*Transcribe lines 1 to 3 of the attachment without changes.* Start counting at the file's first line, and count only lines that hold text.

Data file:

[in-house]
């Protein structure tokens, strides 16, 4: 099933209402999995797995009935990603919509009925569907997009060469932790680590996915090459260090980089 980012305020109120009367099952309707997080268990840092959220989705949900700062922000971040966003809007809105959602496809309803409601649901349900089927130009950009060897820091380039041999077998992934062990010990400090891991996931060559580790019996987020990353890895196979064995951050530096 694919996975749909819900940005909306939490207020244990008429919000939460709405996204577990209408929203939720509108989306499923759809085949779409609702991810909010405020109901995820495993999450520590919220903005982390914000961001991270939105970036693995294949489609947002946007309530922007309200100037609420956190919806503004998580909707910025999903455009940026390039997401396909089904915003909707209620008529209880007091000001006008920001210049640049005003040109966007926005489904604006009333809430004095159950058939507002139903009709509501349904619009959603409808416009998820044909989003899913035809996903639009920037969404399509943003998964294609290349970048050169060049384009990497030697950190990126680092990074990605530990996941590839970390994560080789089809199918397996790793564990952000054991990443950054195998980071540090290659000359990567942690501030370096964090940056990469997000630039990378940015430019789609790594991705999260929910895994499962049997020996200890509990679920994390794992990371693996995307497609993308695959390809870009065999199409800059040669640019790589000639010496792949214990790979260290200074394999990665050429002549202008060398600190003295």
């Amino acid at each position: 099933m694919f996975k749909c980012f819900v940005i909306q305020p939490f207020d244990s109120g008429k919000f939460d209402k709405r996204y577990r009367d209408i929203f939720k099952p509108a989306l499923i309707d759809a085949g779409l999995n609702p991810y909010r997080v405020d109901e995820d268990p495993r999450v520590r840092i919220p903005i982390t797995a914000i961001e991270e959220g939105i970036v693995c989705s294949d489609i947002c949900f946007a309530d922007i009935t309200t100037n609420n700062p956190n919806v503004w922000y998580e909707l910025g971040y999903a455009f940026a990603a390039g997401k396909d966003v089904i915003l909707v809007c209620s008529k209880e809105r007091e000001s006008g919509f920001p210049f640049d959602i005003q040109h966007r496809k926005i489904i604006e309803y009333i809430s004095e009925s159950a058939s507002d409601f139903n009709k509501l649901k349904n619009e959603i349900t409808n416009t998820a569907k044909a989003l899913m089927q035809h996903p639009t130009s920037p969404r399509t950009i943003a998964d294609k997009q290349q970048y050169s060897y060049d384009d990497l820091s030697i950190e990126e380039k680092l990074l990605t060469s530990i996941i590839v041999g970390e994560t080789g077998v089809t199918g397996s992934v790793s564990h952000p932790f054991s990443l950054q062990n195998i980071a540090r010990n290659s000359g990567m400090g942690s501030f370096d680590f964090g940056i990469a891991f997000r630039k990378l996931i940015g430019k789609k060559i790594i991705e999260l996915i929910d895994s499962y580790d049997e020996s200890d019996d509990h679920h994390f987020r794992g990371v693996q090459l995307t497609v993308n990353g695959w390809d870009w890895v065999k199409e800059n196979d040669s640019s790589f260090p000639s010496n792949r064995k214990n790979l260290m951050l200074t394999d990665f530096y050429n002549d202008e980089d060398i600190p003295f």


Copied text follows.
[in-house]
């Protein structure tokens, strides 16, 4: 099933209402999995797995009935990603919509009925569907997009060469932790680590996915090459260090980089 980012305020109120009367099952309707997080268990840092959220989705949900700062922000971040966003809007809105959602496809309803409601649901349900089927130009950009060897820091380039041999077998992934062990010990400090891991996931060559580790019996987020990353890895196979064995951050530096 694919996975749909819900940005909306939490207020244990008429919000939460709405996204577990209408929203939720509108989306499923759809085949779409609702991810909010405020109901995820495993999450520590919220903005982390914000961001991270939105970036693995294949489609947002946007309530922007309200100037609420956190919806503004998580909707910025999903455009940026390039997401396909089904915003909707209620008529209880007091000001006008920001210049640049005003040109966007926005489904604006009333809430004095159950058939507002139903009709509501349904619009959603409808416009998820044909989003899913035809996903639009920037969404399509943003998964294609290349970048050169060049384009990497030697950190990126680092990074990605530990996941590839970390994560080789089809199918397996790793564990952000054991990443950054195998980071540090290659000359990567942690501030370096964090940056990469997000630039990378940015430019789609790594991705999260929910895994499962049997020996200890509990679920994390794992990371693996995307497609993308695959390809870009065999199409800059040669640019790589000639010496792949214990790979260290200074394999990665050429002549202008060398600190003295």
């Amino acid at each position: 099933m694919f996975k749909c980012f819900v940005i909306q305020p939490f207020d244990s109120g008429k919000f939460d209402k709405r996204y577990r009367d209408i929203f939720k099952p509108a989306l499923i309707d759809a085949g779409l999995n609702p991810y909010r997080v405020d109901e995820d268990p495993r999450v520590r840092i919220p903005i982390t797995a914000i961001e991270e959220g939105i970036v693995c989705s294949d489609i947002c949900f946007a309530d922007i009935t309200t100037n609420n700062p956190n919806v503004w922000y998580e909707l910025g971040y999903a455009f940026a990603a390039g997401k396909d966003v089904i915003l909707v809007c209620s008529k209880e809105r007091e000001s006008g919509f920001p210049f640049d959602i005003q040109h966007r496809k926005i489904i604006e309803y009333i809430s004095e009925s159950a058939s507002d409601f139903n009709k509501l649901k349904n619009e959603i349900t409808n416009t998820a569907k044909a989003l899913m089927q035809h996903p639009t130009s920037p969404r399509t950009i943003a998964d294609k997009q290349q970048y050169s060897y060049d384009d990497l820091s030697i950190e990126e380039k680092l990074l990605t060469s530990i996941i590839v041999g970390e994560t080789g077998v089809t199918g397996s992934v790793s564990h952000p932790f054991s990443l950054q062990n195998i980071a540090r010990n290659s000359g990567m400090g942690s501030f370096d680590f964090g940056i990469a891991f997000r630039k990378l996931i940015g430019k789609k060559i790594i991705e999260l996915i929910d895994s499962y580790d049997e020996s200890d019996d509990h679920h994390f987020r794992g990371v693996q090459l995307t497609v993308n990353g695959w390809d870009w890895v065999k199409e800059n196979d040669s640019s790589f260090p000639s010496n792949r064995k214990n790979l260290m951050l200074t394999d990665f530096y050429n002549d202008e980089d060398i600190p003295f």